Monday, January 05, 2009

Superlatives and Expletives

We live in a world where information overload is commonplace, and at any given time there seem to be a million different things vying for our attention. So it's no surprise that everyone and everything is looking to shock, to entice, or to stand out in some way.

One of the results of this is a coarsening of our language, and an exhaustion of available descriptions for things which vary in degree. We love people, food, and TV shows. We hate politicians, bad drivers, and the devil. The current financial recession is the most desperate and disastrous event since the Great Depression. The current weather is the most severe ever, and further evidence that the global climate is well on its way to impending doom and disaster. Many people have a new and different "best friend forever" monthly, and "the worst day ever" almost daily.

As part of this same process, the boundaries of what is considered acceptable and polite speech, particularly in terms of obscenity and vulgarity, are also being stretched. When I was 15 years old, I distinctly remember immersing myself in flagrant and gratuitous use of extremely vulgar language. I was surrounded by friends who also spoke that way, and we all agreed that it made us sound pretty grown up and avant-garde. It was a great way to rebel against our parents, and against society at large. No word, regardless of how hateful or hurtful, was off limits. The more offensive, the better. Now it seems that society at large is striking back, by pelting me daily with the vocabulary of a 15 year old. Touché.

What this all means is that things which cannot be characterized in extreme terms are anathema, and should be avoided. They are boring and meaningless. They are routine and predictable. They are mediocre and unnoticeable. They are bland and tasteless. They are plain and ordinary.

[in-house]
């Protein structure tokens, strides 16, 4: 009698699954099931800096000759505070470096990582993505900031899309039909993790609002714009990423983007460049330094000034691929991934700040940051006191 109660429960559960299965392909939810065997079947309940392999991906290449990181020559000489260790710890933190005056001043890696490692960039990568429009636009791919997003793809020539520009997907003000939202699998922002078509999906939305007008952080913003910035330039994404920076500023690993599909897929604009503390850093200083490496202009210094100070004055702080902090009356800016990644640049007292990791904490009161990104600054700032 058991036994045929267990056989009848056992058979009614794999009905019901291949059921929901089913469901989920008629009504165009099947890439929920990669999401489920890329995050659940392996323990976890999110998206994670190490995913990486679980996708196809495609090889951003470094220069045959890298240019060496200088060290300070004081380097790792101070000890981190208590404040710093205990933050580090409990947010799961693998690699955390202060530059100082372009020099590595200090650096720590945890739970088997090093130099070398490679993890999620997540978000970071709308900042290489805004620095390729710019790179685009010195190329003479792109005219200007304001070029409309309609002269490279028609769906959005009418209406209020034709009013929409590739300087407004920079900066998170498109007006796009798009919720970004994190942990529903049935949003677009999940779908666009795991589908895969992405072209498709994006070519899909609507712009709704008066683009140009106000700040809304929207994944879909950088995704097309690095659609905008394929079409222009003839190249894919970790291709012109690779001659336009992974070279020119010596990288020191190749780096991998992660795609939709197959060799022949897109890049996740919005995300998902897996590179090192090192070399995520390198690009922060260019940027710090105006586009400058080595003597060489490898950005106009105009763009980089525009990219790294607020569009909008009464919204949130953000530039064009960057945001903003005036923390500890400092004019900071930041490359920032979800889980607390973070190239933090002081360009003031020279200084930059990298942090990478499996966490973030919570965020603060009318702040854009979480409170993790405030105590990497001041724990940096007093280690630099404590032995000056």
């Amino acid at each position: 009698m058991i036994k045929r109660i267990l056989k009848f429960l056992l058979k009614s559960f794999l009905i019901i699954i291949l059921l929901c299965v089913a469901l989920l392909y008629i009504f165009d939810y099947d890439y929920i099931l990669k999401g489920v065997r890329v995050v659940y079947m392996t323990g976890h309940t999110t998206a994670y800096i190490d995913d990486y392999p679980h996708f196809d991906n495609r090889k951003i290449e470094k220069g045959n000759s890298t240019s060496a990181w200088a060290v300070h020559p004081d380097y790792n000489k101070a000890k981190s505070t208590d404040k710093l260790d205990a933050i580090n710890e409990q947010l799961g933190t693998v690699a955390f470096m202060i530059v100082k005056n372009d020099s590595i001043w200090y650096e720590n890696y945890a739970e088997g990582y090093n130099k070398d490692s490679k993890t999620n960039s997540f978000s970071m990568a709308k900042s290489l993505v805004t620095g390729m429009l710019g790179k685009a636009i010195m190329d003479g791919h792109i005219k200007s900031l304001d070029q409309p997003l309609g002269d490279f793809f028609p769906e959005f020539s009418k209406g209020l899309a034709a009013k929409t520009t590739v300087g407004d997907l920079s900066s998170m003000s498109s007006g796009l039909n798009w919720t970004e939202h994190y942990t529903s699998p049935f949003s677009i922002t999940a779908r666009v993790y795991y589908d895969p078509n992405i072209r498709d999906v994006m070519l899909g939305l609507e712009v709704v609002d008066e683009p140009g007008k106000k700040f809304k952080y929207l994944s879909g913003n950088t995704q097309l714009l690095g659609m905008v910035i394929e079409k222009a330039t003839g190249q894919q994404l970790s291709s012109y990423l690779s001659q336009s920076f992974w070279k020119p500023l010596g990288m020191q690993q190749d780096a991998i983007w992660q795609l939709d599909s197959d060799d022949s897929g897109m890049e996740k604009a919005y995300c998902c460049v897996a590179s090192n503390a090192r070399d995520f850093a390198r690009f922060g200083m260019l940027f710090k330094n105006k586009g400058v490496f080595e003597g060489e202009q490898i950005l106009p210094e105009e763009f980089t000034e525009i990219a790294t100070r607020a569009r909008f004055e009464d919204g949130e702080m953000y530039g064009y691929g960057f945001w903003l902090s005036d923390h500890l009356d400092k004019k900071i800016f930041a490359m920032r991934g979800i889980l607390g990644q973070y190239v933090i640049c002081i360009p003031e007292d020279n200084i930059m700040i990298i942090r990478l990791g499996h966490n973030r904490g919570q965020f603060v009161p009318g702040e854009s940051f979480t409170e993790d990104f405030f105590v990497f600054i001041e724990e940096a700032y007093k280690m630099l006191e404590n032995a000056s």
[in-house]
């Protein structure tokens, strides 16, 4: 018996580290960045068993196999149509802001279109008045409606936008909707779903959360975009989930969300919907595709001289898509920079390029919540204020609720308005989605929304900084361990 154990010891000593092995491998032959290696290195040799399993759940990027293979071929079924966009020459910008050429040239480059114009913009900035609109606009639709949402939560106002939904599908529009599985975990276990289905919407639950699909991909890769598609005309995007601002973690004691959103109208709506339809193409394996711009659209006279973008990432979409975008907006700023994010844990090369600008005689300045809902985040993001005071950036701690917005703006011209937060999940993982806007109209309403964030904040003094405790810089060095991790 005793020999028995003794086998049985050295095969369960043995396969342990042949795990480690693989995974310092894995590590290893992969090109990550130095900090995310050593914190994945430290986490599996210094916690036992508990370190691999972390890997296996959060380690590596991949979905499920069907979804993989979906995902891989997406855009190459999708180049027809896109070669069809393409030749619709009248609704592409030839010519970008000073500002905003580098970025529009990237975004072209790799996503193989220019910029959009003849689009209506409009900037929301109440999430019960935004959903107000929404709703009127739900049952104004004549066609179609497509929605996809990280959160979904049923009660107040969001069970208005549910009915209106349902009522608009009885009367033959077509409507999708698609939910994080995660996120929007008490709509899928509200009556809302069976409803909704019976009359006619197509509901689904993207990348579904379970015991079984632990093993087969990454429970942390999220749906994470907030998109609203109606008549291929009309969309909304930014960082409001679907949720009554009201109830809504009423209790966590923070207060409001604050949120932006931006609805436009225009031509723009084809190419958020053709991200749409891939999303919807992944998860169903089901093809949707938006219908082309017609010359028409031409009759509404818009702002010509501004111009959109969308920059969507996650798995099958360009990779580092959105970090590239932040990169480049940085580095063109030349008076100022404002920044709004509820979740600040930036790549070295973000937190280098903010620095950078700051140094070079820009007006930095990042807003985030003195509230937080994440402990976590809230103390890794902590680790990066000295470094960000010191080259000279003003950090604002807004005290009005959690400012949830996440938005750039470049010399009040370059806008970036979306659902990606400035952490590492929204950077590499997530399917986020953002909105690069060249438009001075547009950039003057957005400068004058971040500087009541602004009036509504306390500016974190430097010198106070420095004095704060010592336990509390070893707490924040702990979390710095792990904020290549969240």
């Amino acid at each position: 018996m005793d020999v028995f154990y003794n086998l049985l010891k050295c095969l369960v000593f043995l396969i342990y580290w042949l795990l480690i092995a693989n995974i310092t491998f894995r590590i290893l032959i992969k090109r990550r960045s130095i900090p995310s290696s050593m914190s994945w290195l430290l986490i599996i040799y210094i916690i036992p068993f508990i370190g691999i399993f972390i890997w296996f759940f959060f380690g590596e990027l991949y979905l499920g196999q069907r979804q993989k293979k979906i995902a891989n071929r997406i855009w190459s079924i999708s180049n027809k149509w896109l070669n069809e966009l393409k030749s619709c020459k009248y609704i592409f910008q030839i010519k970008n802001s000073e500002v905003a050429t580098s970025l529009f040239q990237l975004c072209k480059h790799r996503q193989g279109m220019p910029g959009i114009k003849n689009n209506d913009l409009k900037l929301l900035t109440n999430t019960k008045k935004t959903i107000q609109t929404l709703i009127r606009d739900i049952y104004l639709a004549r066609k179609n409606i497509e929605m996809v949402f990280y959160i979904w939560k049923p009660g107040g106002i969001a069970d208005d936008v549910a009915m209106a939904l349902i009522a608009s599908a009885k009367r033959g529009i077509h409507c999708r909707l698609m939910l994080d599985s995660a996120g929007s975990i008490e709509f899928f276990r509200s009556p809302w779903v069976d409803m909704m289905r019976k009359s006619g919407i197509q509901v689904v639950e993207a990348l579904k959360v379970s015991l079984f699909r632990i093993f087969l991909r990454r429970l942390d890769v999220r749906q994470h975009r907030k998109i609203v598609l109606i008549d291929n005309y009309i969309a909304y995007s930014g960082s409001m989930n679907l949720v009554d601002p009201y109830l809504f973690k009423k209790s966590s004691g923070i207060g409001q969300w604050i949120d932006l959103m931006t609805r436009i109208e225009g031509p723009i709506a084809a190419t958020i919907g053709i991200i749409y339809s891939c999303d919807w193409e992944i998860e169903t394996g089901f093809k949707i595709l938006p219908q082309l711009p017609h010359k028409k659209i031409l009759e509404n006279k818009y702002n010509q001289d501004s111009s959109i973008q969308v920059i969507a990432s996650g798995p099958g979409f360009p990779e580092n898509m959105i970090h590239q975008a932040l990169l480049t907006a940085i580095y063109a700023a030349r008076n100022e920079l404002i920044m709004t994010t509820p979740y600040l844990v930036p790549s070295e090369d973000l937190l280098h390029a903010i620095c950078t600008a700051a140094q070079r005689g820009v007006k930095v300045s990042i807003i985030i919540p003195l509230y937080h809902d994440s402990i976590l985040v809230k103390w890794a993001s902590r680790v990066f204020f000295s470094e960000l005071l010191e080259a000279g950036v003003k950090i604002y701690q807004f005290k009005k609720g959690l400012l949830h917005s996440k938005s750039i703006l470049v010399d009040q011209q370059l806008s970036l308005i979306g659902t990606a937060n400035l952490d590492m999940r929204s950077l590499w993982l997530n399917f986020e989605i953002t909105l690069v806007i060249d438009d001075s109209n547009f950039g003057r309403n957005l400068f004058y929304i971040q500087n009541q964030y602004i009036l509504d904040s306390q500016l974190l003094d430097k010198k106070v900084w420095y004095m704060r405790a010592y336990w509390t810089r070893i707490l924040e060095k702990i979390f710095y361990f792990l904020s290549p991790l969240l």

When we want to express that something is truly spectacular, amazing, magnificent, or wonderful, we lack the effective vocabulary to do it because we've used up those words on things which simply didn't deserve them. When we want to express that something is truly abhorrent, horrible, awful, or revolting, again we lack the vocabulary because we've used up those words on things we oughtn't have.

I really don't think there's anything that can be done to reverse the trend at this point. It seems that it's in our nature to become desensitized to anything to which we are repeatedly exposed, including the power of words. I wonder if there will come a point where we will have gone so far down this path that it will strike someone as novel and compelling to rebel against society by discovering "the old way", and unearthing the shocking richness of the language that was left behind long ago.


  1. I love reading explorer's books and journals. Especially those of the nineteenth and early twentieth century, where there was an unspoken creed to make the accounts (a) as understated as possible, no matter how dire the straits, and (b) funny, but only if you were parsing the words closely and paying attention. I have laughed out loud reading John Wesley Powell, Shipton & Tilman, Twain (of course) and others, on sentences most people would just skim over without getting it.

    Especially the Brits, who had this mastery of the triple negative in the passive voice. Often when reading Tilman I will burst out with a guffaw a full paragraph or more after reading a little wit-bomb wrapped up in convoluted, wry language half a page above that then goes off with a time-delay because my subconscious finally unwraps it a while after my conscious intellect has raced on.

    May we return to that...delicacy at some time in the future. Say, have you read "The Diamond Age"?

  2. What an amazing marvelous fantastic post! Okay I couldn't resist, but you do make a good point.

  3. Jim - I was recently thinking about picking up some Mark Twain -- it's been many years since I've read any. I have not read "The Diamond Age".

    Amy - OMG! Best. Comment. Evar! ;-)